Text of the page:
Finnish star Patrik Laine scoffs at New York area blizzard

<a class="link rapid-noclick-resp" href="/nhl/players/7110/" data-ylk="slk:Patrik Laine">Patrik Laine</a> knows a thing or two about real blizzards. (Jeffrey T. Barnes/AP)
Patrik Laine knows a thing or two about real blizzards. (Jeffrey T. Barnes/AP)

Winnipeg Jets super rookie Patrik Laine doesn’t have time for your weak snow storms, America.

A blizzard pounded much of the Northeast United States on Tuesday, forcing a scheduled game between the Jets and New Jersey Devils to be postponed. When asked about the storm compared to those he’s used to in his home country of Finland in an interview with NHL.com, Laine referred to it simply as “Finns’ beach weather.”

Much of New York was in a state of emergency, while many businesses and highways were reported closed as a healthy dumping of snow and high winds pounded parts of the New York metropolitan area. Laine was (probably) just taking a friendly jab at the frantic way officials and media handled the storm, but to understand where Laine is coming from you have to understand, well, where he’s coming from.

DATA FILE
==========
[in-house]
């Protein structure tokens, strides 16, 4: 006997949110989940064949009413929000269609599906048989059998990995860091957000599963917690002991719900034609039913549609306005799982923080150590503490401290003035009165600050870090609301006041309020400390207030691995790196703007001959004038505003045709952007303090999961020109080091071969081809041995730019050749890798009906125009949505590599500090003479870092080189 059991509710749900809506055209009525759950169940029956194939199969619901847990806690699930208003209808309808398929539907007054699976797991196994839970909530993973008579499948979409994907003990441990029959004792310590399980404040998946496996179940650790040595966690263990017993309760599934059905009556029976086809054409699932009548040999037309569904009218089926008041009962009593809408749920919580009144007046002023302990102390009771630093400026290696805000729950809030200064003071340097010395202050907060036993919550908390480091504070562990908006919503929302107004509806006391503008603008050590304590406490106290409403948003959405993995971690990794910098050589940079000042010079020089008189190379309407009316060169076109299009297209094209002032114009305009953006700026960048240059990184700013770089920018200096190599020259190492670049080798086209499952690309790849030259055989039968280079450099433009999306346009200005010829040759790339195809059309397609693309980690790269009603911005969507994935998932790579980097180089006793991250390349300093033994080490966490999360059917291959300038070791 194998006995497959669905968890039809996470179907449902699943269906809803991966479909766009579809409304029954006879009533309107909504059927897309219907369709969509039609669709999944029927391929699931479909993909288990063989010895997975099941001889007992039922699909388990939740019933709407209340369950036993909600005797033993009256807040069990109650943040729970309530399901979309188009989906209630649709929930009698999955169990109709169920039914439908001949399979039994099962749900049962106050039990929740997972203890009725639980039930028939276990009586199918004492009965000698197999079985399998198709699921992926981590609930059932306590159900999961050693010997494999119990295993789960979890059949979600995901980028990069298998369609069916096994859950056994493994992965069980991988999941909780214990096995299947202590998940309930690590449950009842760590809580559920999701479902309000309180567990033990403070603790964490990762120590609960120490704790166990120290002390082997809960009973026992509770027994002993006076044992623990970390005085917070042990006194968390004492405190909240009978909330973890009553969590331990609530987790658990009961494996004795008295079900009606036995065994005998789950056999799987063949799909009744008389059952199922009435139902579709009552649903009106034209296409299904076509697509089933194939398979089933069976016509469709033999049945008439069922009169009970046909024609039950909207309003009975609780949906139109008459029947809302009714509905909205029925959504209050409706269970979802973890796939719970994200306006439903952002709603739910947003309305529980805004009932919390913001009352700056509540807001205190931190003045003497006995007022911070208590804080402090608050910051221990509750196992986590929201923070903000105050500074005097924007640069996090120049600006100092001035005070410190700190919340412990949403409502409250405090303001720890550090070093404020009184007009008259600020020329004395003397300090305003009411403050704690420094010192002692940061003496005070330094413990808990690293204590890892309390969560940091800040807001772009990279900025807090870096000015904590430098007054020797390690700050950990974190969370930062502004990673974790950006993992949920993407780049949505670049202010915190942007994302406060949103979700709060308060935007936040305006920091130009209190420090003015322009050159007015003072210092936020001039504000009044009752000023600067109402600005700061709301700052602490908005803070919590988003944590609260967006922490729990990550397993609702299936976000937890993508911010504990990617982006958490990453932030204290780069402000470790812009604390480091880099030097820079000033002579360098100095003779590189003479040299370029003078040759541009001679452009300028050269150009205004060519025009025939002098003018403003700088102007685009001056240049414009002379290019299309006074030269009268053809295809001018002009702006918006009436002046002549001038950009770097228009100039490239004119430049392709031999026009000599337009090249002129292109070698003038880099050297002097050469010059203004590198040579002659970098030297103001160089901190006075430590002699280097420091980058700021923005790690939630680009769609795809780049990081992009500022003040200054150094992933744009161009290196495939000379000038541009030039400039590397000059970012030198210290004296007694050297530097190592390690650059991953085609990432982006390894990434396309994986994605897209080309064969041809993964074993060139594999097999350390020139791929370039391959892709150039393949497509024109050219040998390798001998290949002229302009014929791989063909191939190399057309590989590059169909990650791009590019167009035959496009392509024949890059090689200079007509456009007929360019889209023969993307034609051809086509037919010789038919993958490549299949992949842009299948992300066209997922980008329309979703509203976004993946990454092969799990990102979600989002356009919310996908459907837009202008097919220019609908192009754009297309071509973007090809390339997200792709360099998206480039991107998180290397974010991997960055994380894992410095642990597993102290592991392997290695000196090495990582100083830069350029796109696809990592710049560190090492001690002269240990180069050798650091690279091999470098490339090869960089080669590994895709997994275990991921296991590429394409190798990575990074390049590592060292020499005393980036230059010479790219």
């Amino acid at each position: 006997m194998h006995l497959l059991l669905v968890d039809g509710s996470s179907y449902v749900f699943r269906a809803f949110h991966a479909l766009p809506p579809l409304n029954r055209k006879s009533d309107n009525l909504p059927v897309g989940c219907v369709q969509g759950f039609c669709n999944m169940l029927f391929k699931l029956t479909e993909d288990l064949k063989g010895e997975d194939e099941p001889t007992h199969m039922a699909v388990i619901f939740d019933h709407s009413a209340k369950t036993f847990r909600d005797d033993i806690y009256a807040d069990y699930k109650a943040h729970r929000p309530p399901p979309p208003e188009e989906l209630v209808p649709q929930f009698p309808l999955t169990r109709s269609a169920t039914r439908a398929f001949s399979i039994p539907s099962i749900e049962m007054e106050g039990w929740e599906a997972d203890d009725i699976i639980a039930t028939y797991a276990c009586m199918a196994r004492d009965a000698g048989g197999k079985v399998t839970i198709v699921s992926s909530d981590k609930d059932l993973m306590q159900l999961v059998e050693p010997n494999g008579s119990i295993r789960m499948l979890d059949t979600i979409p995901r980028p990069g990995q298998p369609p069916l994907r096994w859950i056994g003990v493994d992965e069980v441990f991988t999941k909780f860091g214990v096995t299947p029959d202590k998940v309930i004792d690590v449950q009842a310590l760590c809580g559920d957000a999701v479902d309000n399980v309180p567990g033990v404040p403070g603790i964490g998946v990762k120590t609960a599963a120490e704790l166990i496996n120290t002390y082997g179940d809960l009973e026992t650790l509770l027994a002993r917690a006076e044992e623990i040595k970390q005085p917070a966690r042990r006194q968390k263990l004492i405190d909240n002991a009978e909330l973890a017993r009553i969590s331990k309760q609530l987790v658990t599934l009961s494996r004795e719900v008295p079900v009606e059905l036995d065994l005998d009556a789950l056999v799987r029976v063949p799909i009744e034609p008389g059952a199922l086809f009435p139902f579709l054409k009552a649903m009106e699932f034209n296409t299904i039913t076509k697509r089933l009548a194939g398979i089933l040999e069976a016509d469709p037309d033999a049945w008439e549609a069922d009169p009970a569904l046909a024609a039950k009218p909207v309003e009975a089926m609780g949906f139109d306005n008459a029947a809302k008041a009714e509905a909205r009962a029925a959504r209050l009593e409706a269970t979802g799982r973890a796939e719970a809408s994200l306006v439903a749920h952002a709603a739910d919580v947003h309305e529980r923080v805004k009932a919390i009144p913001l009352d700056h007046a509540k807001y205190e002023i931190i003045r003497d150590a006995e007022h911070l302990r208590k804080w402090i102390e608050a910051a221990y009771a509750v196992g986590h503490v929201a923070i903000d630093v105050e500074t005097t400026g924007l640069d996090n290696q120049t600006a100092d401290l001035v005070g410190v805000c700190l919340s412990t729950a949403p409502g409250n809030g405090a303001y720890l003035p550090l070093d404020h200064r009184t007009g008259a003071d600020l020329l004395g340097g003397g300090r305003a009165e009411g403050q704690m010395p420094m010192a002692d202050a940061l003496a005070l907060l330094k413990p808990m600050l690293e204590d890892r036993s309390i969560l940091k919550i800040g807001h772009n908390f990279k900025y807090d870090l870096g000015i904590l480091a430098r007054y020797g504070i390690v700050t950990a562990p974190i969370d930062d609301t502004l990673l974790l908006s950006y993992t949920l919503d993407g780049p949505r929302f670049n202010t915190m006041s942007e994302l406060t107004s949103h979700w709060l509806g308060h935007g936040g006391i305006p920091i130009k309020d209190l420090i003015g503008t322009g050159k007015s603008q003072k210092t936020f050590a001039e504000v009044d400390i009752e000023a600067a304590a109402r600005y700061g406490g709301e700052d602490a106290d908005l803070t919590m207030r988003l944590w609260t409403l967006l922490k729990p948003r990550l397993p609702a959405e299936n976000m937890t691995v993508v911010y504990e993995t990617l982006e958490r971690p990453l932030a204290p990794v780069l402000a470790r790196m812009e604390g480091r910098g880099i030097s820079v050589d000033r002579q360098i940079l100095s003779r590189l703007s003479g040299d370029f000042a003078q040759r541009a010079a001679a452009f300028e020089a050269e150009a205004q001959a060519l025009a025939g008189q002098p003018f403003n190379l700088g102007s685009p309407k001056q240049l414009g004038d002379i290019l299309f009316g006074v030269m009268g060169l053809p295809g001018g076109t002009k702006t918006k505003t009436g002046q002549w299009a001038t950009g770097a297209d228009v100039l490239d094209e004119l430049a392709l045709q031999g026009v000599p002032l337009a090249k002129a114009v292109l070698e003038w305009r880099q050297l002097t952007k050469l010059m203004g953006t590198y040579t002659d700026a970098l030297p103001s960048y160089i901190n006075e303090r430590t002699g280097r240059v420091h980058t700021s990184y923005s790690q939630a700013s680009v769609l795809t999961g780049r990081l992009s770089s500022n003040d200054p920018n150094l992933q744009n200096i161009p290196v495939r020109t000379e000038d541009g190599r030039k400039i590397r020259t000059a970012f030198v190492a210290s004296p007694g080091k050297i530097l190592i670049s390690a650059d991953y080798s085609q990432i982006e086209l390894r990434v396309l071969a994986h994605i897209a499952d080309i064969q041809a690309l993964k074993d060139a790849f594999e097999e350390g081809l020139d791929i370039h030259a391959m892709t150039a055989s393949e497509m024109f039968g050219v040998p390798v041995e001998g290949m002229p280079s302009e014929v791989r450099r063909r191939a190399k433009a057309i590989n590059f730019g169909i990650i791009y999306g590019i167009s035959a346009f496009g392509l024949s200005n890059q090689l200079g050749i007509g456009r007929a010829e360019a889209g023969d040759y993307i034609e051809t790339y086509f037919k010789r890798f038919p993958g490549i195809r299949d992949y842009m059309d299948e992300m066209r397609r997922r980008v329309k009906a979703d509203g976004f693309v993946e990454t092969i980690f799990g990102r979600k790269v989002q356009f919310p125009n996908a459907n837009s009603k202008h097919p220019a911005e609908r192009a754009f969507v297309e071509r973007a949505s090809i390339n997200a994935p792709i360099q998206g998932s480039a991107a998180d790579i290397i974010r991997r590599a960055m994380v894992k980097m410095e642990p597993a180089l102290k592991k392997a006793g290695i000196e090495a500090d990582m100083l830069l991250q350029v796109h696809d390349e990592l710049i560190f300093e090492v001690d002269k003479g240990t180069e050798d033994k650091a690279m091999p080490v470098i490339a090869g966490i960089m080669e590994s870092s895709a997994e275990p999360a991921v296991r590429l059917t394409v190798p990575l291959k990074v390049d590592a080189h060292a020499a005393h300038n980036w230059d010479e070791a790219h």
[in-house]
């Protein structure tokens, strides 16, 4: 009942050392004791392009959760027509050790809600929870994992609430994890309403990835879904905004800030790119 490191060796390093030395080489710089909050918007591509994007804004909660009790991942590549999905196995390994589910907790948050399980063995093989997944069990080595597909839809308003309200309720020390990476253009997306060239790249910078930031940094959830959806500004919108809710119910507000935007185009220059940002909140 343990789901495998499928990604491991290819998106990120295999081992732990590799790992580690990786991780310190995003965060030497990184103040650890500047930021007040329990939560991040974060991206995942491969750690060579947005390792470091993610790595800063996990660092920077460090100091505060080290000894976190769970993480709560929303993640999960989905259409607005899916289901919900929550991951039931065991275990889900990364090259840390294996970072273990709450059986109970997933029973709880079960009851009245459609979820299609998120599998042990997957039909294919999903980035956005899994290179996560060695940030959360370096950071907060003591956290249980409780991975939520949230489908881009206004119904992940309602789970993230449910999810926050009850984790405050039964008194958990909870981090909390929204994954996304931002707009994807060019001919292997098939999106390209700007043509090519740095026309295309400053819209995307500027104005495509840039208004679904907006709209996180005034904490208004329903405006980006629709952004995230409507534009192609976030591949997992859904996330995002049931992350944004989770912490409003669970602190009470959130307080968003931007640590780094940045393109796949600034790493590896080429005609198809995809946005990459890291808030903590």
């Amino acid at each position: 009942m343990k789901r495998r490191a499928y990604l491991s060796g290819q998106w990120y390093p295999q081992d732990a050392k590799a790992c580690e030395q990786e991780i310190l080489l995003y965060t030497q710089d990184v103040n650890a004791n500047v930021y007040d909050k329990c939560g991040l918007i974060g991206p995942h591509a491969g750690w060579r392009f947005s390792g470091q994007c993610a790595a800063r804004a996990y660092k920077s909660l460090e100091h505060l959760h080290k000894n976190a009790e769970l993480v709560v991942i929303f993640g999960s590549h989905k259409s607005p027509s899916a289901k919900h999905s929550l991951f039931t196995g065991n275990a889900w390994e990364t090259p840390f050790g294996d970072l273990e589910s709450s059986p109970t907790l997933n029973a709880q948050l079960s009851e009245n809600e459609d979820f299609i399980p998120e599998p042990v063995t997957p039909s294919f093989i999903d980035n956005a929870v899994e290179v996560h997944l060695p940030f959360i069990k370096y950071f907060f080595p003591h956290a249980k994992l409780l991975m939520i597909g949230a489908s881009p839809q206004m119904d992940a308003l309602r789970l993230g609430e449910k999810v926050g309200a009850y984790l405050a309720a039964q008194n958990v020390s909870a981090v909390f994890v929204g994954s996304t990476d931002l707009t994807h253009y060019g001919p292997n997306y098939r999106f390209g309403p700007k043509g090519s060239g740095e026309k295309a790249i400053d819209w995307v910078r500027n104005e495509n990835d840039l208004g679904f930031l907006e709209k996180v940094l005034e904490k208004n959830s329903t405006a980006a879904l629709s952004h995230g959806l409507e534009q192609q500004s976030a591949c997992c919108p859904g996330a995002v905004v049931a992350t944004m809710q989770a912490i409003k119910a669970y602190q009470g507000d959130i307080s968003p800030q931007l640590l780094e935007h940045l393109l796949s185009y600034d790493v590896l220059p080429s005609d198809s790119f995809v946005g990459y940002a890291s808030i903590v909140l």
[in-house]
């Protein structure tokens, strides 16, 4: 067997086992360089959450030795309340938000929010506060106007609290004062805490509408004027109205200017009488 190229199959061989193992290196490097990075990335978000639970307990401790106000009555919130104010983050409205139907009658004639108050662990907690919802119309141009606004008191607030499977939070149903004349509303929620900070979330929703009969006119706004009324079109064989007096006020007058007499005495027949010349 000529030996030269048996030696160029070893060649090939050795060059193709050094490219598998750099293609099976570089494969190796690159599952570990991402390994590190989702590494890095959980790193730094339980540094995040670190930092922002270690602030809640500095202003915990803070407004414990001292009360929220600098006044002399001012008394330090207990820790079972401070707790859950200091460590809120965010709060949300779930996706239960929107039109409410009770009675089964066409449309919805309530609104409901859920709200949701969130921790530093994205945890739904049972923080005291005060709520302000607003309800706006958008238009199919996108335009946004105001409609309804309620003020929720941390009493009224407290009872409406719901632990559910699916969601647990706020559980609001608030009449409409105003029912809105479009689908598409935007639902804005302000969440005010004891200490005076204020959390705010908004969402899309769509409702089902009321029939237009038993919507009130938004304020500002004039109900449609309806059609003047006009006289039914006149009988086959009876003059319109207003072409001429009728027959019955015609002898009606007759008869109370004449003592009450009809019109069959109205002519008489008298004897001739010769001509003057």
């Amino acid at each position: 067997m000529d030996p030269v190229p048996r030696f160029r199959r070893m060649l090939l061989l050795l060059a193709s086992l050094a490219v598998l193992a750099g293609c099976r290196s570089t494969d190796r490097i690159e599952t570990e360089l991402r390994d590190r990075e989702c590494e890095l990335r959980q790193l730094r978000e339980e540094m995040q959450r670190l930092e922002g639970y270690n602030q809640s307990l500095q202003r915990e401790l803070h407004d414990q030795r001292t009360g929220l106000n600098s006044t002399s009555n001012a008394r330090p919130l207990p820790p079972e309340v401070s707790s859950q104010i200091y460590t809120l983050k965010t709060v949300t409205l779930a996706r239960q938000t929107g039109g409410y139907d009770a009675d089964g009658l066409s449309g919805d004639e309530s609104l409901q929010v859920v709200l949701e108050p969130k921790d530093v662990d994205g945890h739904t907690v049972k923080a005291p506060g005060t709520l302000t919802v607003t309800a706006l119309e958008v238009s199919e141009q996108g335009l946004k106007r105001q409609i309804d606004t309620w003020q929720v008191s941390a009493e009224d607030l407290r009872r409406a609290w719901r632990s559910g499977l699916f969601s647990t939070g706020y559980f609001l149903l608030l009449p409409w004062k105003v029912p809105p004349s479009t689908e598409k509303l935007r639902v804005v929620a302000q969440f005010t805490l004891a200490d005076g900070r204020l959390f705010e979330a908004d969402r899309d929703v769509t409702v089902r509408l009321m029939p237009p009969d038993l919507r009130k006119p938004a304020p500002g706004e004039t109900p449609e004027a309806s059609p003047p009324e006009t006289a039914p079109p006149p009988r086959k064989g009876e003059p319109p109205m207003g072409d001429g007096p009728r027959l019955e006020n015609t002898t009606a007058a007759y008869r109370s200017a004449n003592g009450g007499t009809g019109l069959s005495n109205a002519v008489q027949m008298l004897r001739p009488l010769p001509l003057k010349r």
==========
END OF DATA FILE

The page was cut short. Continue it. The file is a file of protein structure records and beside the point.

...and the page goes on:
Winnipeg – the city Laine calls home during the hockey season – is one of the coldest places inhabited by humans. With an average low of -12 Celsius in December and -19 Celsius in January – and some of the nastiest winds in the country – the Manitoba metropolis isn’t exactly a beacon of heat in the winter months. Laine’s hometown of Tampere, Finland sits at the subarctic threshold and is also a tundra for several months of the year — averaging freezing temperatures from November to April with a whole lot of snow.

Laine may have a different definition of “beach weather” than most, but when you’re tied for third in NHL goal scoring as an 18-year-old rookie, every day is beach weather.

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